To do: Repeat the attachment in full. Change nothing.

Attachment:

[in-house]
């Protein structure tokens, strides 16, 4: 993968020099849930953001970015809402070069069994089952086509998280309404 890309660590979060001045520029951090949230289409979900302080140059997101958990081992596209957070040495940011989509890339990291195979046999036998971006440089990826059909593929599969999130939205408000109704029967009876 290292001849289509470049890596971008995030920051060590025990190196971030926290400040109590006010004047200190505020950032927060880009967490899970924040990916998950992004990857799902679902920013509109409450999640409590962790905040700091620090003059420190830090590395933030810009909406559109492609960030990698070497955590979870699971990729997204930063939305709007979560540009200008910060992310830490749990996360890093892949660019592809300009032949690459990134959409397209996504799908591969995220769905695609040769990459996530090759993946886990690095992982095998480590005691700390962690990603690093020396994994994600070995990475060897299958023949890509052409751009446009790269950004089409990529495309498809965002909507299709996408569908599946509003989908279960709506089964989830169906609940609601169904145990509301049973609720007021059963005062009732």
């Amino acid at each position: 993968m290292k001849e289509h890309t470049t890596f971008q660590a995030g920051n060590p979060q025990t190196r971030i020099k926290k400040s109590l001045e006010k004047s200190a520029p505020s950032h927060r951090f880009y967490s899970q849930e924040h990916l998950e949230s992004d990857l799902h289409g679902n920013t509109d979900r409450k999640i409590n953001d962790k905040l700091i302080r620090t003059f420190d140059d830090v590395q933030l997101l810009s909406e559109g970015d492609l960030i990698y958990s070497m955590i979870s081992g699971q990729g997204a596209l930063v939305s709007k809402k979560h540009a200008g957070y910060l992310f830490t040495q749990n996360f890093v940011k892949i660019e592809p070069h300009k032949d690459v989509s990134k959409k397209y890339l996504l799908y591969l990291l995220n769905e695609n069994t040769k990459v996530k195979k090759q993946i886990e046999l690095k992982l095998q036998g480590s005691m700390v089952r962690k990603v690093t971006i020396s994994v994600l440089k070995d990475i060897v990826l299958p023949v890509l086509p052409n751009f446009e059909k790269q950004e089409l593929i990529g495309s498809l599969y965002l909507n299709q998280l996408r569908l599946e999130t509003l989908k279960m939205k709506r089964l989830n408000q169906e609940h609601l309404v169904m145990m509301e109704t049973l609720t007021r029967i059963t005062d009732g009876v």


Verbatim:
[in-house]
């Protein structure tokens, strides 16, 4: 993968020099849930953001970015809402070069069994089952086509998280309404 890309660590979060001045520029951090949230289409979900302080140059997101958990081992596209957070040495940011989509890339990291195979046999036998971006440089990826059909593929599969999130939205408000109704029967009876 290292001849289509470049890596971008995030920051060590025990190196971030926290400040109590006010004047200190505020950032927060880009967490899970924040990916998950992004990857799902679902920013509109409450999640409590962790905040700091620090003059420190830090590395933030810009909406559109492609960030990698070497955590979870699971990729997204930063939305709007979560540009200008910060992310830490749990996360890093892949660019592809300009032949690459990134959409397209996504799908591969995220769905695609040769990459996530090759993946886990690095992982095998480590005691700390962690990603690093020396994994994600070995990475060897299958023949890509052409751009446009790269950004089409990529495309498809965002909507299709996408569908599946509003989908279960709506089964989830169906609940609601169904145990509301049973609720007021059963005062009732």
């Amino acid at each position: 993968m290292k001849e289509h890309t470049t890596f971008q660590a995030g920051n060590p979060q025990t190196r971030i020099k926290k400040s109590l001045e006010k004047s200190a520029p505020s950032h927060r951090f880009y967490s899970q849930e924040h990916l998950e949230s992004d990857l799902h289409g679902n920013t509109d979900r409450k999640i409590n953001d962790k905040l700091i302080r620090t003059f420190d140059d830090v590395q933030l997101l810009s909406e559109g970015d492609l960030i990698y958990s070497m955590i979870s081992g699971q990729g997204a596209l930063v939305s709007k809402k979560h540009a200008g957070y910060l992310f830490t040495q749990n996360f890093v940011k892949i660019e592809p070069h300009k032949d690459v989509s990134k959409k397209y890339l996504l799908y591969l990291l995220n769905e695609n069994t040769k990459v996530k195979k090759q993946i886990e046999l690095k992982l095998q036998g480590s005691m700390v089952r962690k990603v690093t971006i020396s994994v994600l440089k070995d990475i060897v990826l299958p023949v890509l086509p052409n751009f446009e059909k790269q950004e089409l593929i990529g495309s498809l599969y965002l909507n299709q998280l996408r569908l599946e999130t509003l989908k279960m939205k709506r089964l989830n408000q169906e609940h609601l309404v169904m145990m509301e109704t049973l609720t007021r029967i059963t005062d009732g009876v």